The Blazer would continue to find its footing over the next few years, steadily ramping back on power in favor of comfort and amenities and essentially providing the blueprint for what would eventually come to be known as a crossover––minus the unibody design. Starting off with a 4.3-liter engine with 200 horsepower in the first generation (1996-2002), the Blazer would actually lose 10 horsepower in its second generation (2002-2005). But that’s not to say all its mud-slinging days were behind it by any means. Recognizing that the public still had a healthy appetite for a Blazer that knew how to get a little dirty, Chevy introduced a Blazer ZR2 package in 1996 featuring Bilstein shocks, skid plates, an improved rear axle, upgraded wheels, and a 3-inch lift. The Blazer Xtreme was another limited-run performance model from this generation of Blazers, kitted out with a sports suspension, body kit, and lowered ride height.
Chevy introduced an upscale trim for the Blazer in 1999 dubbed the TrailBlazer, which saw a number of luxurious upgrades, including a Bose stereo, OnStar, heated seats, and a power sunroof. The TrailBlazer would prove so popular among consumers as a Blazer trim that it was eventually spun off into its own unibody SUV in 2002. The Blazer itself would be phased out in 2005 as consumers shied away from gas-guzzling SUVs, and it would take almost 15 years for Chevy to revive the popular model.
The Present Day
That brings us into the present day, or at least 2019, when the Blazer burst back onto the scene in yet another form. Having experimented with the size and capability of the Blazer during its initial run, it’s little surprise that Chevy chose to revive the model in the era of the crossover SUV. The Blazer was primed for a unibody makeover and now slots in nicely between the compact Equinox and three-row Traverse in the brand’s crossover lineup. For 2023 the Blazer is available in four trim levels: 2LT, 3LT, RS, and Premier. All-wheel drive is available on all four trims, but the RS comes with a more advanced twin-clutch AWD system. There are also two engine options to choose from: a base 2.0-liter, 228-horsepower turbo-four and a 3.6-liter V6 with 308 horsepower that comes standard on the RS and is an optional upgrade for the 3LT and Premier.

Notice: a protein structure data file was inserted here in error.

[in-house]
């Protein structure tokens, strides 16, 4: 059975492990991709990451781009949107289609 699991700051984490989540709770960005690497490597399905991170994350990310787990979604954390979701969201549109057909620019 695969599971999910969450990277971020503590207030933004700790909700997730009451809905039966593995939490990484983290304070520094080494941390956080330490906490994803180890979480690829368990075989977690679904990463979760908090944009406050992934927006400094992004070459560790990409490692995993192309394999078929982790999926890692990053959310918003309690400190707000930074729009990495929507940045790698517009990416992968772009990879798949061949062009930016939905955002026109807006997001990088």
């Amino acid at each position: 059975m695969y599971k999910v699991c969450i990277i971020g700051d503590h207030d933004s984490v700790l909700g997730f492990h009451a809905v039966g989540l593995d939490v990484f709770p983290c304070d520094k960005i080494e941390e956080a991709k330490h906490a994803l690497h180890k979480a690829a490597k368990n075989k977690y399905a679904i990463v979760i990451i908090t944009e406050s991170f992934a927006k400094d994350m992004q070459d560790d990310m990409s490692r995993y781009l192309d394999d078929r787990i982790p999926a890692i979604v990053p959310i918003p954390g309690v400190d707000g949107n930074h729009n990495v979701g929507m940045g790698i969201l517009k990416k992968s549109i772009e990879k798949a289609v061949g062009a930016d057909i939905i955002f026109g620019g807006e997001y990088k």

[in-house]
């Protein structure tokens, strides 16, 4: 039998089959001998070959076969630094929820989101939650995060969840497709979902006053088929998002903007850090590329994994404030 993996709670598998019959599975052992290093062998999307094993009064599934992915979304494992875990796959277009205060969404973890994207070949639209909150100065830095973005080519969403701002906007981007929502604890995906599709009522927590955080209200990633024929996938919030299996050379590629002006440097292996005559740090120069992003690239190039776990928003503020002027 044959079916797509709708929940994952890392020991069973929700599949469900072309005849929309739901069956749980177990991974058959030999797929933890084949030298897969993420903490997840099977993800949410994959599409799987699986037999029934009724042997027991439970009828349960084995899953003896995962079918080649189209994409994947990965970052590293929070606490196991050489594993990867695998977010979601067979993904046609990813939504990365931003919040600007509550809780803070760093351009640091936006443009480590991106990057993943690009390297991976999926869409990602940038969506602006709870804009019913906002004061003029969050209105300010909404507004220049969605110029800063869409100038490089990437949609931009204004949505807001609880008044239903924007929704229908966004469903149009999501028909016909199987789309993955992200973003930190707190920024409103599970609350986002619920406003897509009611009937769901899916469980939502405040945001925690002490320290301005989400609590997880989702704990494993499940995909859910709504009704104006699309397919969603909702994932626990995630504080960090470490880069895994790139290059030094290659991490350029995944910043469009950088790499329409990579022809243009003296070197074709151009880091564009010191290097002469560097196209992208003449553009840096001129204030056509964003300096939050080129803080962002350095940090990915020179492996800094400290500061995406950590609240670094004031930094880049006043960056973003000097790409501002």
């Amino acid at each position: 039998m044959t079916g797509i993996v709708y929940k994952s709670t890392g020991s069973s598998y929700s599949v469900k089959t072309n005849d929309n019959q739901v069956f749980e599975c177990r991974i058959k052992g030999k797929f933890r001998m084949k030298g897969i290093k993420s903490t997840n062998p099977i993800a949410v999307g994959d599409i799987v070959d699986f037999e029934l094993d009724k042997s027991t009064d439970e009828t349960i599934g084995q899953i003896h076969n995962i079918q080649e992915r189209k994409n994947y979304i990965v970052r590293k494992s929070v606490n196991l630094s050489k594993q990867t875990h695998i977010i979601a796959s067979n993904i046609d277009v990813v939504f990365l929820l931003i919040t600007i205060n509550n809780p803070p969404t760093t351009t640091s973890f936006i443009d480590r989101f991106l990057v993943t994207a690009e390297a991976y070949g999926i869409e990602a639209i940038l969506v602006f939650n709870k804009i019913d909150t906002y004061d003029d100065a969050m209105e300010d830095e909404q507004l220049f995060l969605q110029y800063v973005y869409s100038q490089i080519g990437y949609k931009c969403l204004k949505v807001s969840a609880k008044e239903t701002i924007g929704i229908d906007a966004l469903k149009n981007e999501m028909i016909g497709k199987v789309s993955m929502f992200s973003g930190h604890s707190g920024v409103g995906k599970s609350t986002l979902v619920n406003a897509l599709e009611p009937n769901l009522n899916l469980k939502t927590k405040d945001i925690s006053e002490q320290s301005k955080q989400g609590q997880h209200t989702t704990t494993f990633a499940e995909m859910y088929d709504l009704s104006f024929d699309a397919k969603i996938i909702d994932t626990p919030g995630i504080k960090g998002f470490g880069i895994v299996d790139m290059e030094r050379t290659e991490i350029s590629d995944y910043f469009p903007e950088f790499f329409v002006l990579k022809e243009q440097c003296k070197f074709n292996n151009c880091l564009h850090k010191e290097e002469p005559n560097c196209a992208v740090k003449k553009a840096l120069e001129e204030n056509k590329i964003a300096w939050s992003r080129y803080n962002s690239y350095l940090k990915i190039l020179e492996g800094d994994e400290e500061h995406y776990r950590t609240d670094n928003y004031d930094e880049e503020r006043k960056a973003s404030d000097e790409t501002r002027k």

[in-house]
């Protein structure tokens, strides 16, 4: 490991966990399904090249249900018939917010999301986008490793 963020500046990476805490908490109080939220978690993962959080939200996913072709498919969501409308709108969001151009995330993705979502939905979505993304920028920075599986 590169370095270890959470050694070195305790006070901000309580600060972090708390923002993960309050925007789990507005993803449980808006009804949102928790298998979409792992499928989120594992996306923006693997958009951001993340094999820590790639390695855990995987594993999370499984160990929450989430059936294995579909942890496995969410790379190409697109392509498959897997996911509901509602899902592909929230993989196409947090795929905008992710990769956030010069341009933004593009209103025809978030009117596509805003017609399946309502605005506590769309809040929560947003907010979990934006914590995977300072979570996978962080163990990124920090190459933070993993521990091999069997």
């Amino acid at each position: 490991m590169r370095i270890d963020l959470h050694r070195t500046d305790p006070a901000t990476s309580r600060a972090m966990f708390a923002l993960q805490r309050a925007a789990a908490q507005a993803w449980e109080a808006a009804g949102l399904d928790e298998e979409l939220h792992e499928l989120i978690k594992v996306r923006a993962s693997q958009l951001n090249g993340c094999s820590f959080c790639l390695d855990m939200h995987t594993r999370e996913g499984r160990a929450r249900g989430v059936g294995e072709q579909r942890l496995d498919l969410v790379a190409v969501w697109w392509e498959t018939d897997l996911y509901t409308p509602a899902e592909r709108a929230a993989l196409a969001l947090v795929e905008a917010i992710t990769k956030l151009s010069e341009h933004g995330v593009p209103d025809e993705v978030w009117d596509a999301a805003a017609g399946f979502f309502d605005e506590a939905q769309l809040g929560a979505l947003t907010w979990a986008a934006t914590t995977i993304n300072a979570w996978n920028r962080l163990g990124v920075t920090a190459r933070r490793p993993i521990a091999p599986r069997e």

Built on the same unibody platform as the GMC Acadia, this next-generation Blazer is nothing if not eye-catching. Designers turned to the Chevy Camaro for design inspiration, and the results speak for themselves. The new 2023 Blazer is loaded with sleek, sculpted lines, featuring an imposing grille and some styling cues––a high beltline, wide stance, interior control panel––that look like they were lifted directly from Chevy’s iconic muscle car. The headlights, daytime running lights, and taillights also got a refresh for 2023, and Chevy has expanded wheel options to include new 18″, 20″, and 21″ choices.
A slate of new color schemes rounds out the styling changes, with striking new options like Sterling Gray, Copper Bronze Metallic, and Radiant Red Metallic. Drivers opting for the Blazer’s RS trim will also have the option to upgrade to a new Nightshift Blue interior, further expanding the SUV’s customization potential. While we have yet to see any photos of the new interior color option, we’re intrigued by Chevy’s willingness to try something a little more adventurous than the typical “throw in a bunch of leather and red accents” approach.”
These aesthetic improvements are a nice touch, but it’s the interior tech upgrades that really define the 2023 Blazer. All 2023 Blazers now come standard with a 10-inch touchscreen infotainment system. While this might not seem like a drastic upgrade from the prior 8-inch option, it’s amazing how much difference those two inches can make when it comes to easily––and safely––navigating the screen while the vehicle is in operation. Chevy has also expanded wireless charging to every trim level and made adaptive cruise control an option for the 2LT and 3LT models. Other interior features for the 2023 Blazer include a 120-volt outlet, Wi-Fi hotspot, and eight-speaker Bose stereo system.
Into the Future
With a new electric Blazer EV in the works, Chevy isn’t letting up with the type of innovation that’s served the Blazer for well over the last 50 years. The popular SUV has long been a driver favorite thanks to its seamless fusion of comfort and performance, and the 2023 model sweetens the pot with some well-deserved tech upgrades that add to the Blazer’s overall convenience and safety. The Blazer’s history proves that while a car company doesn’t have to reinvent the wheel to keep consumers satisfied, taking some risks often pays off.
Projects like the K5 Blazer Chalet might not have become an instant classic along the lines of a Winnebago, but the willingness to take such a chance speaks to the creative vision that’s served Chevy so well throughout the years. That spirit of adventure will continue to serve Chevy as it faces the next big sea change in the automotive industry with the rise of electric vehicles, and the 2023 Blazer has us excited to see just how Chevy will write the next chapter in the model’s history.